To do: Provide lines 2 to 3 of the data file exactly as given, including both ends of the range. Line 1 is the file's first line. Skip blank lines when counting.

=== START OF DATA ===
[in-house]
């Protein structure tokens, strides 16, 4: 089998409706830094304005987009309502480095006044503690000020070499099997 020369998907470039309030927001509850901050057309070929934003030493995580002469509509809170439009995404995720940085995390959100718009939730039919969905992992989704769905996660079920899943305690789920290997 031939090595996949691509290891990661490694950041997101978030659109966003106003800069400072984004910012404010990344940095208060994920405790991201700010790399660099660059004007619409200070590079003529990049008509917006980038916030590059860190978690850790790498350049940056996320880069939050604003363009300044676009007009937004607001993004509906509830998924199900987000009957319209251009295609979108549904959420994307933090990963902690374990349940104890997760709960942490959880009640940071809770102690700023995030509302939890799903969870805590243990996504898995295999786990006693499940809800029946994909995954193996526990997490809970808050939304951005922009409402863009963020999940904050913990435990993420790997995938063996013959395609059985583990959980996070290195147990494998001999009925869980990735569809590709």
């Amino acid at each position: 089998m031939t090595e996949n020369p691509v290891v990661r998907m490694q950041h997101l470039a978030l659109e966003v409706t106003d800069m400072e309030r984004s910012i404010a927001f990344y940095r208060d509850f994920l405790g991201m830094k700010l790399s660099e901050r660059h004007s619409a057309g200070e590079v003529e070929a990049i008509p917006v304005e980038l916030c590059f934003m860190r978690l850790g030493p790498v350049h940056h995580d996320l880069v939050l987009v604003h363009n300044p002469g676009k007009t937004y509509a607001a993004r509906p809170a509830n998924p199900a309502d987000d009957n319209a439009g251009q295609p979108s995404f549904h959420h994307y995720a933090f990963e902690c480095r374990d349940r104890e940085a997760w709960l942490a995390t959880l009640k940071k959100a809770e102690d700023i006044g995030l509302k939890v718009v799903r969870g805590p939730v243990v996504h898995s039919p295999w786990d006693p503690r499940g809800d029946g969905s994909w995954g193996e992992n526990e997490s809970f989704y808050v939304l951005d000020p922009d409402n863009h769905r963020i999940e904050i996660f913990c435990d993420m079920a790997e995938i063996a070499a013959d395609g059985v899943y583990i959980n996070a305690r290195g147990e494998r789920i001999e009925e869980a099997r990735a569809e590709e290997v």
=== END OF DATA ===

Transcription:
């Protein structure tokens, strides 16, 4: 089998409706830094304005987009309502480095006044503690000020070499099997 020369998907470039309030927001509850901050057309070929934003030493995580002469509509809170439009995404995720940085995390959100718009939730039919969905992992989704769905996660079920899943305690789920290997 031939090595996949691509290891990661490694950041997101978030659109966003106003800069400072984004910012404010990344940095208060994920405790991201700010790399660099660059004007619409200070590079003529990049008509917006980038916030590059860190978690850790790498350049940056996320880069939050604003363009300044676009007009937004607001993004509906509830998924199900987000009957319209251009295609979108549904959420994307933090990963902690374990349940104890997760709960942490959880009640940071809770102690700023995030509302939890799903969870805590243990996504898995295999786990006693499940809800029946994909995954193996526990997490809970808050939304951005922009409402863009963020999940904050913990435990993420790997995938063996013959395609059985583990959980996070290195147990494998001999009925869980990735569809590709």
């Amino acid at each position: 089998m031939t090595e996949n020369p691509v290891v990661r998907m490694q950041h997101l470039a978030l659109e966003v409706t106003d800069m400072e309030r984004s910012i404010a927001f990344y940095r208060d509850f994920l405790g991201m830094k700010l790399s660099e901050r660059h004007s619409a057309g200070e590079v003529e070929a990049i008509p917006v304005e980038l916030c590059f934003m860190r978690l850790g030493p790498v350049h940056h995580d996320l880069v939050l987009v604003h363009n300044p002469g676009k007009t937004y509509a607001a993004r509906p809170a509830n998924p199900a309502d987000d009957n319209a439009g251009q295609p979108s995404f549904h959420h994307y995720a933090f990963e902690c480095r374990d349940r104890e940085a997760w709960l942490a995390t959880l009640k940071k959100a809770e102690d700023i006044g995030l509302k939890v718009v799903r969870g805590p939730v243990v996504h898995s039919p295999w786990d006693p503690r499940g809800d029946g969905s994909w995954g193996e992992n526990e997490s809970f989704y808050v939304l951005d000020p922009d409402n863009h769905r963020i999940e904050i996660f913990c435990d993420m079920a790997e995938i063996a070499a013959d395609g059985v899943y583990i959980n996070a305690r290195g147990e494998r789920i001999e009925e869980a099997r990735a569809e590709e290997v």